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Showing Revision 2 created 05/25/2016 by Udacity Robot.

  1. Let's review. We started off with a context-free grammar. That's a rule of the form,
  2. "VP goes to V NP NP." That's the kind of technology that's used in your grammars for programming languages.
  3. And then we moved to a probabilistic, context-free grammar by adding on a probability,
  4. and we put it in parentheses to the right, but let's be more clear about exactly what we're doing.
  5. We're saying, "What's the probability of this rule, given that the left-hand side of the rule is VP?"
  6. And we said that was equal to .2.
  7. Now, the next step is to go and add lexicalization, so we have a lexicalized, probabilistic, context-free grammar.
  8. So in a lexicalized, probabilistic, context-free grammar, we deal not with the categories of the left-hand side,
  9. but rather with specific words. And there's multiple ways you can do that.
  10. And one way we can do it is say, "What's the probability that a verb phrase is a verb followed by two noun phrases?"
  11. And we're going to condition that on what the actual verb is.
  12. If the verb is "gave," then there should be a relatively high probability.
  13. You said, "He gave me the money," a direct and indirect object. That's fairly common for "gave."
  14. So maybe that's .25 or something. And compare that to the same rule where the verb is said.
  15. Normally, the verb "said" either has a single object, "He said something," but it doesn't normally have two objects.
  16. It would be rare to say, "He said me something." In colloquial, it may occur.
  17. "I said me my piece." But we're going to put down a very low probability for that.
  18. If we had a tree bank we could figure out how low it is. But I'm just going to estimate it's something like .0001.
  19. In a dictionary, they'll give you these probabilities, but they'll give them in absolute terms,
  20. in that they'll tell you whether verbs are transitive or intransitive.
  21. So for example, what's the probability that a verb phrase consists of just a verb?
  22. Versus that the verb phrase consists of a verb followed by a noun phrase, given that the verb is "quake"?
  23. Well, I can put down some numbers here, but if I look in my dictionary, I get a clue.
  24. So my dictionary says that "quake" is an intransitive verb.
  25. And so that means the dictionary is claiming that this probability should be zero.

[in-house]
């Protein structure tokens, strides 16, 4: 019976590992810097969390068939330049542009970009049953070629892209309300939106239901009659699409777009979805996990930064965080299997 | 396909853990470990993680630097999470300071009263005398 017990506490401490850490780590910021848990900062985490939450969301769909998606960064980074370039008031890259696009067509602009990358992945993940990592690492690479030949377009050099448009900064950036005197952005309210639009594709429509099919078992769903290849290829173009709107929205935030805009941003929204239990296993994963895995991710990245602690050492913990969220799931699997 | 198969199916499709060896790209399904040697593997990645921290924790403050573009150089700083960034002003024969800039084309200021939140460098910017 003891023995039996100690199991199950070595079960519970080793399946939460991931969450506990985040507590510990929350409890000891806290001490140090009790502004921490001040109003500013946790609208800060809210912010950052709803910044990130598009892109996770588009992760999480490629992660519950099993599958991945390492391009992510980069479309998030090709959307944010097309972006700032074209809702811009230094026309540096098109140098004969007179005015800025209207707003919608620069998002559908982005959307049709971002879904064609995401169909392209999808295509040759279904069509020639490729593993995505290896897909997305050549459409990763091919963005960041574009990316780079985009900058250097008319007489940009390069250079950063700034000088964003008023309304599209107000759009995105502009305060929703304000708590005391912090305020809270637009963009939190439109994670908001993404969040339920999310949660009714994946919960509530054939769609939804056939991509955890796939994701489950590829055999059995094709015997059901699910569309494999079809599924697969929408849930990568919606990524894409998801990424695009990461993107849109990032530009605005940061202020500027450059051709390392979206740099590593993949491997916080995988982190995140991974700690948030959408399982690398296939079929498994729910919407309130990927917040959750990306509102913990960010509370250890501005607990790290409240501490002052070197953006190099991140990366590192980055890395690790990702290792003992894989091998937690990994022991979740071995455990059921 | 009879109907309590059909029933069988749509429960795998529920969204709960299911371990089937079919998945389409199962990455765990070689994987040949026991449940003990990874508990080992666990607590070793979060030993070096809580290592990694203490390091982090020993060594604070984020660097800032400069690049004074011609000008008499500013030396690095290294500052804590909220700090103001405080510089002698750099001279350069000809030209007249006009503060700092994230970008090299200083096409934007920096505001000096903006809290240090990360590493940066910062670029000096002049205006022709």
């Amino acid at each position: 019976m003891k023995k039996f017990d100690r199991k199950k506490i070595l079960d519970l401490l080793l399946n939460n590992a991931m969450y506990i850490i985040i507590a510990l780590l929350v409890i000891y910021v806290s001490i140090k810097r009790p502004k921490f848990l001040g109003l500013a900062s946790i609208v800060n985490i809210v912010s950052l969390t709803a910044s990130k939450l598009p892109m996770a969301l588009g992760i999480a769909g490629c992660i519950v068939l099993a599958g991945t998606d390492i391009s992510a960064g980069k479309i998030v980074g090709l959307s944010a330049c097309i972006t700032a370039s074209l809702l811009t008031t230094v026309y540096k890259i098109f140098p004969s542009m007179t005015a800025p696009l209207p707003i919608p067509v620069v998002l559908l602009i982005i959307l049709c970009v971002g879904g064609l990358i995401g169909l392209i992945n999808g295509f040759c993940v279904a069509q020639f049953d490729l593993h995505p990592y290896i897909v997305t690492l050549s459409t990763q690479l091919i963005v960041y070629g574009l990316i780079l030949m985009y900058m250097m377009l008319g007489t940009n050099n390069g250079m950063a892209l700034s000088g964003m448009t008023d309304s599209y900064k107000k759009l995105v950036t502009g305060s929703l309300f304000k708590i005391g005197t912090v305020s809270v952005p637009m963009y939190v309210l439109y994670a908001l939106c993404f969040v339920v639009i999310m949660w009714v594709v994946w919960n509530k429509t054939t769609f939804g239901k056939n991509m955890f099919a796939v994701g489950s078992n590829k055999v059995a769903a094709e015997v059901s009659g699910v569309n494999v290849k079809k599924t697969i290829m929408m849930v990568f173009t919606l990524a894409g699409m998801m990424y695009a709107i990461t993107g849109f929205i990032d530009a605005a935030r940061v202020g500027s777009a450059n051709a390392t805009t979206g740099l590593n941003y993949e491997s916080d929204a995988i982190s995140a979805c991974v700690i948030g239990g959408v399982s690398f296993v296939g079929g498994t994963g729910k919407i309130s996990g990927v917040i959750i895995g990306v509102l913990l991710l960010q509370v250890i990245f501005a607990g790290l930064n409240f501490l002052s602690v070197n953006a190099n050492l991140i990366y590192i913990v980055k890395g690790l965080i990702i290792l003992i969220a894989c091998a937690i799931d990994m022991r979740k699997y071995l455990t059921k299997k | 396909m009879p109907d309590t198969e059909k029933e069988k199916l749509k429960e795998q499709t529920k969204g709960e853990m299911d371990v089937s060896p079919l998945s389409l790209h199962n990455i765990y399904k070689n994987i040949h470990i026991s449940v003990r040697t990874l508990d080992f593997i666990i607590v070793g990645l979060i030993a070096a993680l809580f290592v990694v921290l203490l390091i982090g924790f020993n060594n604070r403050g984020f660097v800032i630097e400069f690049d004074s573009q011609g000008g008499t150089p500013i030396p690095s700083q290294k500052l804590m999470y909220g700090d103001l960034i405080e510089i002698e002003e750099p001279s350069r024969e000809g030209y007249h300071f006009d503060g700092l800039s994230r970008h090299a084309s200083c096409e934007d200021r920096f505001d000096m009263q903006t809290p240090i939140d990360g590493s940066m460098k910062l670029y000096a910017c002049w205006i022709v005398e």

26. And this probability should be something higher. Now, unfortunately, if we go out and look at the actual world,
  27. it turns out that "quake" is not always intransitive.
  28. If you do a web search for "quaked the earth," I get back 20,000 results. Now, not all of those are valid sentences;
  29. Some of them are those words just happen to be together in a non-sentence context, a list of words or something.
  30. But you can see thousands of sentences where "quake" is used transitively.
  31. And so this shouldn't be a zero. Maybe it should be a .0001 or something.
  32. But the dictionaries are too Boolean, too logical, too willing to give you a precise answer,
  33. when language is really much more complex than that.
  34. And so these lexicalized grammars come closer to giving you what you need.
  35. Now, we still haven't gone all the way to solving our telescope problem.
  36. For that, we want to be able to say, "What's the probability of noun phrase going to noun phrase followed by prepositional phrase?"
  37. Or, "What's the probability of a verb phrase going to a verb followed by a noun phrase, followed by a prepositional phrase?"
  38. And we want to do that in the case of the verb, if the verb equals "saw," and then if we're also dealing with a case where
  39. the noun phrase has a head, meaning the main verb is equal to "man" and the preposition phrase has "with" and "telescope."
  40. And then compare that to the probability for when the head of the noun phrase is "man" and the preposition has "with" and "telescope."
  41. Now, these probabilities may be hard to get, because they're conditioning on quite a lot, on three very specific words on the right-hand side.
  42. And so it may be hard to estimate these, and we may need some model that backs off,
  43. that says maybe we don't look exactly for the word "man," but rather we look for something which represents an animate person.
  44. And so just as we had in previous models when we talked about how to do smoothing and how to back off
  45. to a more general case, we can do that in these lexicalized models as well.
  46. But the point is that we want to make these choices based on probabilities, and we get these probabilities
  47. by looking at our model, doing an analysis, and informing that analysis from data that we get from the tree banks.
  48. We can put that all together, then we can make these choices and we can come up with the right interpretation of sentences,
  49. and do the disambiguation, and figure out which one is more probable.